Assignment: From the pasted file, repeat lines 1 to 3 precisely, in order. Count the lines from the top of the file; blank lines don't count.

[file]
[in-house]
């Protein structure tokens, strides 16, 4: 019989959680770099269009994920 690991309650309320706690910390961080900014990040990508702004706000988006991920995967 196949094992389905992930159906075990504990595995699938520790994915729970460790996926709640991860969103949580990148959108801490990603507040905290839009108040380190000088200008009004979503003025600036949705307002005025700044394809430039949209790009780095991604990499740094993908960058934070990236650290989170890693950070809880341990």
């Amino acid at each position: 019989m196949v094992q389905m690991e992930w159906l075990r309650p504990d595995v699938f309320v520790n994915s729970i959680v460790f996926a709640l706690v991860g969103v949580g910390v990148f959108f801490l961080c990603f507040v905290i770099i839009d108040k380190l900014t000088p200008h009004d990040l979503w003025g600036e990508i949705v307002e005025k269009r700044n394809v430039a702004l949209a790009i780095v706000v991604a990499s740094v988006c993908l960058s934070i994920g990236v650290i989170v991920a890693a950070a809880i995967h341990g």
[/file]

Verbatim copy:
[in-house]
């Protein structure tokens, strides 16, 4: 019989959680770099269009994920 690991309650309320706690910390961080900014990040990508702004706000988006991920995967 196949094992389905992930159906075990504990595995699938520790994915729970460790996926709640991860969103949580990148959108801490990603507040905290839009108040380190000088200008009004979503003025600036949705307002005025700044394809430039949209790009780095991604990499740094993908960058934070990236650290989170890693950070809880341990």
């Amino acid at each position: 019989m196949v094992q389905m690991e992930w159906l075990r309650p504990d595995v699938f309320v520790n994915s729970i959680v460790f996926a709640l706690v991860g969103v949580g910390v990148f959108f801490l961080c990603f507040v905290i770099i839009d108040k380190l900014t000088p200008h009004d990040l979503w003025g600036e990508i949705v307002e005025k269009r700044n394809v430039a702004l949209a790009i780095v706000v991604a990499s740094v988006c993908l960058s934070i994920g990236v650290i989170v991920a890693a950070a809880i995967h341990g």